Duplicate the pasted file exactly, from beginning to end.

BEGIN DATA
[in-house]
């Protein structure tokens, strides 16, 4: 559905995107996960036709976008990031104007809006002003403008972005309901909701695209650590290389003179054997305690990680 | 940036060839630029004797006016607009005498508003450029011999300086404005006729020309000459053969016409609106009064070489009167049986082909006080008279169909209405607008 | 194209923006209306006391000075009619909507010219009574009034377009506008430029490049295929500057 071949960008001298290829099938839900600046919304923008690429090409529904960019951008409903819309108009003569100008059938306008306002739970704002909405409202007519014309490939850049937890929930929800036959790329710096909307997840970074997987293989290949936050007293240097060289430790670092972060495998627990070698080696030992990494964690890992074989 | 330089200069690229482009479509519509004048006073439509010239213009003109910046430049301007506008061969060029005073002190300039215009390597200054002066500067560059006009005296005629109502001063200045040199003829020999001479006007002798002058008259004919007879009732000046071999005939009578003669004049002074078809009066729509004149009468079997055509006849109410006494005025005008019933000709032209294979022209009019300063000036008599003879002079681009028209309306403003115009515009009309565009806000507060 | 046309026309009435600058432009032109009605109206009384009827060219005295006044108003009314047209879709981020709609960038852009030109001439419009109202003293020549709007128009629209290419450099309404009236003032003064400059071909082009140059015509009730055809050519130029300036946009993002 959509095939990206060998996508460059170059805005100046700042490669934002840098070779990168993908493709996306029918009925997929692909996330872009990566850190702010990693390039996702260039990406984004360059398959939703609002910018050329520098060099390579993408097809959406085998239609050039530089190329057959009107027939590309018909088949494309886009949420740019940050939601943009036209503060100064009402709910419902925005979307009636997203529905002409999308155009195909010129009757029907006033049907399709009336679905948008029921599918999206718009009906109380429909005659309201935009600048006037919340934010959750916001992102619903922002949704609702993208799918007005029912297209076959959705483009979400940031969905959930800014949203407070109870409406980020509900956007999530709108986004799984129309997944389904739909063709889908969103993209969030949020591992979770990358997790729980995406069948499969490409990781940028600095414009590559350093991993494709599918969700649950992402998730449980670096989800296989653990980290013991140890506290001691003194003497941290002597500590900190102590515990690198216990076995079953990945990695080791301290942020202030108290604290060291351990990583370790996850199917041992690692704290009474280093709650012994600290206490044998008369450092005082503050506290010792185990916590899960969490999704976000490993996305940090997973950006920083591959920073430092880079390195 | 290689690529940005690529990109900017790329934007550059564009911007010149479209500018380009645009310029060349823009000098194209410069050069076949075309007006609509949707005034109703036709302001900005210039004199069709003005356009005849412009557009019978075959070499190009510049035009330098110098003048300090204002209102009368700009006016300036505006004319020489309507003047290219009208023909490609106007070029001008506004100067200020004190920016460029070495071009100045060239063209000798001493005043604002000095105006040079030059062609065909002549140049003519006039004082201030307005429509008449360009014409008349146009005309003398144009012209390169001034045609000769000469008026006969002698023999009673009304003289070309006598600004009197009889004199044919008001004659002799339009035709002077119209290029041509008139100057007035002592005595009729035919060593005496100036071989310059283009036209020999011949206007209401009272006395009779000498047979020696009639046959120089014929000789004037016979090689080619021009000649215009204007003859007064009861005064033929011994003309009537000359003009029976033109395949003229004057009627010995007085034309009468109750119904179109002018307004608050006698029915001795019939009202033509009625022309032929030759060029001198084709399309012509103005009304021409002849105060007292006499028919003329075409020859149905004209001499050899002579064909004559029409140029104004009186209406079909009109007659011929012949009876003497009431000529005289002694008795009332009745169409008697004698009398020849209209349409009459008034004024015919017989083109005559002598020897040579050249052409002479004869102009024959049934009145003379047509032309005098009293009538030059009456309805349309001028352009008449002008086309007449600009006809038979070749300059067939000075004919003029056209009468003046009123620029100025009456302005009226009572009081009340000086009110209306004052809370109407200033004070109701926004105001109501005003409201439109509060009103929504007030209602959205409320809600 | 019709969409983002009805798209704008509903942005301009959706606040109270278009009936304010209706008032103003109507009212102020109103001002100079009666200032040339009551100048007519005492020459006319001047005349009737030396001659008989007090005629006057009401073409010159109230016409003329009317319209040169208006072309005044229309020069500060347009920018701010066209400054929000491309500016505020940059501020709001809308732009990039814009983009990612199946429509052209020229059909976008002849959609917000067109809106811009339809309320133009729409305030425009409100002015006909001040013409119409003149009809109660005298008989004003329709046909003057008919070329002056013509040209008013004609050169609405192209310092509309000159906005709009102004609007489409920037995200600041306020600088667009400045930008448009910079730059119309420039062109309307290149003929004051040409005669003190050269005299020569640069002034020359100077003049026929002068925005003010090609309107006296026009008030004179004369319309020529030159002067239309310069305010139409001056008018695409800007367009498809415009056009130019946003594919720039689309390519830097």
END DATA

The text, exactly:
[in-house]
């Protein structure tokens, strides 16, 4: 559905995107996960036709976008990031104007809006002003403008972005309901909701695209650590290389003179054997305690990680 | 940036060839630029004797006016607009005498508003450029011999300086404005006729020309000459053969016409609106009064070489009167049986082909006080008279169909209405607008 | 194209923006209306006391000075009619909507010219009574009034377009506008430029490049295929500057 071949960008001298290829099938839900600046919304923008690429090409529904960019951008409903819309108009003569100008059938306008306002739970704002909405409202007519014309490939850049937890929930929800036959790329710096909307997840970074997987293989290949936050007293240097060289430790670092972060495998627990070698080696030992990494964690890992074989 | 330089200069690229482009479509519509004048006073439509010239213009003109910046430049301007506008061969060029005073002190300039215009390597200054002066500067560059006009005296005629109502001063200045040199003829020999001479006007002798002058008259004919007879009732000046071999005939009578003669004049002074078809009066729509004149009468079997055509006849109410006494005025005008019933000709032209294979022209009019300063000036008599003879002079681009028209309306403003115009515009009309565009806000507060 | 046309026309009435600058432009032109009605109206009384009827060219005295006044108003009314047209879709981020709609960038852009030109001439419009109202003293020549709007128009629209290419450099309404009236003032003064400059071909082009140059015509009730055809050519130029300036946009993002 959509095939990206060998996508460059170059805005100046700042490669934002840098070779990168993908493709996306029918009925997929692909996330872009990566850190702010990693390039996702260039990406984004360059398959939703609002910018050329520098060099390579993408097809959406085998239609050039530089190329057959009107027939590309018909088949494309886009949420740019940050939601943009036209503060100064009402709910419902925005979307009636997203529905002409999308155009195909010129009757029907006033049907399709009336679905948008029921599918999206718009009906109380429909005659309201935009600048006037919340934010959750916001992102619903922002949704609702993208799918007005029912297209076959959705483009979400940031969905959930800014949203407070109870409406980020509900956007999530709108986004799984129309997944389904739909063709889908969103993209969030949020591992979770990358997790729980995406069948499969490409990781940028600095414009590559350093991993494709599918969700649950992402998730449980670096989800296989653990980290013991140890506290001691003194003497941290002597500590900190102590515990690198216990076995079953990945990695080791301290942020202030108290604290060291351990990583370790996850199917041992690692704290009474280093709650012994600290206490044998008369450092005082503050506290010792185990916590899960969490999704976000490993996305940090997973950006920083591959920073430092880079390195 | 290689690529940005690529990109900017790329934007550059564009911007010149479209500018380009645009310029060349823009000098194209410069050069076949075309007006609509949707005034109703036709302001900005210039004199069709003005356009005849412009557009019978075959070499190009510049035009330098110098003048300090204002209102009368700009006016300036505006004319020489309507003047290219009208023909490609106007070029001008506004100067200020004190920016460029070495071009100045060239063209000798001493005043604002000095105006040079030059062609065909002549140049003519006039004082201030307005429509008449360009014409008349146009005309003398144009012209390169001034045609000769000469008026006969002698023999009673009304003289070309006598600004009197009889004199044919008001004659002799339009035709002077119209290029041509008139100057007035002592005595009729035919060593005496100036071989310059283009036209020999011949206007209401009272006395009779000498047979020696009639046959120089014929000789004037016979090689080619021009000649215009204007003859007064009861005064033929011994003309009537000359003009029976033109395949003229004057009627010995007085034309009468109750119904179109002018307004608050006698029915001795019939009202033509009625022309032929030759060029001198084709399309012509103005009304021409002849105060007292006499028919003329075409020859149905004209001499050899002579064909004559029409140029104004009186209406079909009109007659011929012949009876003497009431000529005289002694008795009332009745169409008697004698009398020849209209349409009459008034004024015919017989083109005559002598020897040579050249052409002479004869102009024959049934009145003379047509032309005098009293009538030059009456309805349309001028352009008449002008086309007449600009006809038979070749300059067939000075004919003029056209009468003046009123620029100025009456302005009226009572009081009340000086009110209306004052809370109407200033004070109701926004105001109501005003409201439109509060009103929504007030209602959205409320809600 | 019709969409983002009805798209704008509903942005301009959706606040109270278009009936304010209706008032103003109507009212102020109103001002100079009666200032040339009551100048007519005492020459006319001047005349009737030396001659008989007090005629006057009401073409010159109230016409003329009317319209040169208006072309005044229309020069500060347009920018701010066209400054929000491309500016505020940059501020709001809308732009990039814009983009990612199946429509052209020229059909976008002849959609917000067109809106811009339809309320133009729409305030425009409100002015006909001040013409119409003149009809109660005298008989004003329709046909003057008919070329002056013509040209008013004609050169609405192209310092509309000159906005709009102004609007489409920037995200600041306020600088667009400045930008448009910079730059119309420039062109309307290149003929004051040409005669003190050269005299020569640069002034020359100077003049026929002068925005003010090609309107006296026009008030004179004369319309020529030159002067239309310069305010139409001056008018695409800007367009498809415009056009130019946003594919720039689309390519830097």